Create good titles and snippets in search resultsIf your page appears in a search results page, the contents of the title may appear in the first line of the results (if you’re unfamiliar with the different parts of a Google Search result, you might want to check out the anatomy of a search result video). The title for your homepage can list the name of your website/business and could include other bits of important information like the physical location of the business or maybe a few of its main focuses or offerings.
Accurately describe the page’s contentChoose a title that reads naturally and effectively communicates the topic of the page’s content.
- Choosing a title that has no relation to the content on the page.
- Using default or vague titles like “Untitled” or “New Page 1”.
Create unique titles for each pageEach page on your site should ideally have a unique title, which helps Google know how the page is distinct from the others on your site. If your site uses separate mobile pages, remember to use good titles on the mobile versions too.
- Using a single title across all of your site’s pages or a large group of pages.
Use brief, but descriptive titlesTitles can be both short and informative. If the title is too long or otherwise deemed less relevant, Google may show only a portion of it or one that’s automatically generated in the search result. Google may also show different titles depending on the user’s query or device used for searching.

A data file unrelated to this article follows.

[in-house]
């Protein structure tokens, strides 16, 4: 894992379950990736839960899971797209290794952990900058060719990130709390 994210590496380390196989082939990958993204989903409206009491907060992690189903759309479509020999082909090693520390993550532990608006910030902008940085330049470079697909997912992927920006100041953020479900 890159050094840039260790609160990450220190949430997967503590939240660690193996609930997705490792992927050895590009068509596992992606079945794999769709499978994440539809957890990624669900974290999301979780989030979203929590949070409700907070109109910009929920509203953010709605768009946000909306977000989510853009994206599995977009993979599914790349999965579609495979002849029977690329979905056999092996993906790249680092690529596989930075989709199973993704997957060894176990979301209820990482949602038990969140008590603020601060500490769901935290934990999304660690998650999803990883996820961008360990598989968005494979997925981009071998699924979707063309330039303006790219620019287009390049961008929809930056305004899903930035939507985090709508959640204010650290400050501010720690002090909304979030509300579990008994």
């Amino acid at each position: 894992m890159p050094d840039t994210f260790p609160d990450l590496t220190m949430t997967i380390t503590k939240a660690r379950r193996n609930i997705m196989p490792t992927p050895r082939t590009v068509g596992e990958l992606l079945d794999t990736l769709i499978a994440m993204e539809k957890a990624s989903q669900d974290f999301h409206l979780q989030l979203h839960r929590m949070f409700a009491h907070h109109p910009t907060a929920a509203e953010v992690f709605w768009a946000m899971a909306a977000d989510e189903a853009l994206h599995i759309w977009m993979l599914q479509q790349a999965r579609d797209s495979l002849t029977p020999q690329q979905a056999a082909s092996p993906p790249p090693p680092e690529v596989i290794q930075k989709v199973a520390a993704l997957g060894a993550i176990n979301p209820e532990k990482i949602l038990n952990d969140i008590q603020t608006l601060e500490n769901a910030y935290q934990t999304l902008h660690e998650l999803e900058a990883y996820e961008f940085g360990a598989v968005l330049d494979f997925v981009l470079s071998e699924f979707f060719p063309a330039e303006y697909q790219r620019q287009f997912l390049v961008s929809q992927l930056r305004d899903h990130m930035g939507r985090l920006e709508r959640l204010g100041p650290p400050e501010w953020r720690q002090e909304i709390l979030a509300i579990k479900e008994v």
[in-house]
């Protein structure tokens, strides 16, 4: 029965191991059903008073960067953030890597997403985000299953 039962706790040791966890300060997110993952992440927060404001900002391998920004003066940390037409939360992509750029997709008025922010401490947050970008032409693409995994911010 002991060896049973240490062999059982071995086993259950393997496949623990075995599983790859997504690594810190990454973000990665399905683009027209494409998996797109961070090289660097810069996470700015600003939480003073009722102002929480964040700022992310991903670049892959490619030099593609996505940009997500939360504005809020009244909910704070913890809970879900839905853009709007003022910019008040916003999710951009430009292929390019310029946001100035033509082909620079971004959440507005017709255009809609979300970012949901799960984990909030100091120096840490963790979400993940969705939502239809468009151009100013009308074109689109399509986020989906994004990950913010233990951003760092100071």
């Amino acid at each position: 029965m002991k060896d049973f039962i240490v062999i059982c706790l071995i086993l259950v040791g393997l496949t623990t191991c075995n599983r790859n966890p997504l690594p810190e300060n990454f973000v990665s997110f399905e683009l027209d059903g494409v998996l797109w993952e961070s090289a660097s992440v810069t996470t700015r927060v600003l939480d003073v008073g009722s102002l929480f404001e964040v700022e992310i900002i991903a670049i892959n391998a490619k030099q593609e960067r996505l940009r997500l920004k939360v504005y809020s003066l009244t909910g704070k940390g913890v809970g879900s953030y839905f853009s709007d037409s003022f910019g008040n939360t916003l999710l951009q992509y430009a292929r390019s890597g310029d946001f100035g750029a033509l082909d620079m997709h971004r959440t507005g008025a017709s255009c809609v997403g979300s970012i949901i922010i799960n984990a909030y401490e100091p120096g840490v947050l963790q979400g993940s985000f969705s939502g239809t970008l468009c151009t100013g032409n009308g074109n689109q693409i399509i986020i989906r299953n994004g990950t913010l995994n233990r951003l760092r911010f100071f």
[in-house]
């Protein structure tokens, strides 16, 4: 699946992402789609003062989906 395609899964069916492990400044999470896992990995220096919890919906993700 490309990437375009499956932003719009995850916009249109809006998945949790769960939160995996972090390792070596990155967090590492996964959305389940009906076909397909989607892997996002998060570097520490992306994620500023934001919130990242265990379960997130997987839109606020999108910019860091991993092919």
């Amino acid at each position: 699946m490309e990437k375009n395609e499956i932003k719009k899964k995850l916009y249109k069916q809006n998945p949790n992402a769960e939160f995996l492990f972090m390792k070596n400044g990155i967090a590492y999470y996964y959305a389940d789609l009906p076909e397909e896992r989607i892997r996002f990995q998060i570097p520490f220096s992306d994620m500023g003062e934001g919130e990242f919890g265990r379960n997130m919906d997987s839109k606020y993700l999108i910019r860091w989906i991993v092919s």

- Using extremely lengthy titles that are unhelpful to users.
- Stuffing unneeded keywords in your tags.
Use the description meta tagA page’s description meta tag gives Google and other search engines a summary of what the page is about. A page’s title may be a few words or a phrase, whereas a page’s description meta tag might be a sentence or two or even a short paragraph. Like the
<meta name="description" content="Brandon's Baseball Cards provides a large selection of vintage and modern baseball cards for sale. We also offer daily baseball news and events.">
What are the merits of description meta tags?Description meta tags are important because Google might use them as snippets for your pages. Note that we say “might” because Google may choose to use a relevant section of your page’s visible text if it does a good job of matching up with a user’s query. Adding description meta tags to each of your pages is always a good practice in case Google cannot find a good selection of text to use in the snippet. The Google Search Central blog has informative posts on improving snippets with better
Accurately summarize the page contentWrite a description that would both inform and interest users if they saw your description meta tag as a snippet in a search result. While there’s no minimal or maximal length for the text in a
descriptionmeta tag, we recommend making sure that it’s long enough to be fully shown in Search (note that users may see different sized snippets depending on how and where they search), and contains all the relevant information users would need to determine whether the page will be useful and relevant to them.
- Writing a
descriptionmeta tag that has no relation to the content on the page.
- Using generic descriptions like “This is a web page” or “Page about baseball cards”.
- Filling the description with only keywords.
- Copying and pasting the entire content of the document into the
Use unique descriptions for each pageHaving a different
descriptionmeta tag for each page helps both users and Google, especially in searches where users may bring up multiple pages on your domain (for example, searches using the
site:operator). If your site has thousands or even millions of pages, hand-crafting
descriptionmeta tags probably isn’t feasible. In this case, you could automatically generate
descriptionmeta tags based on each page’s content.
- Using a single
descriptionmeta tag across all of your site’s pages or a large group of pages.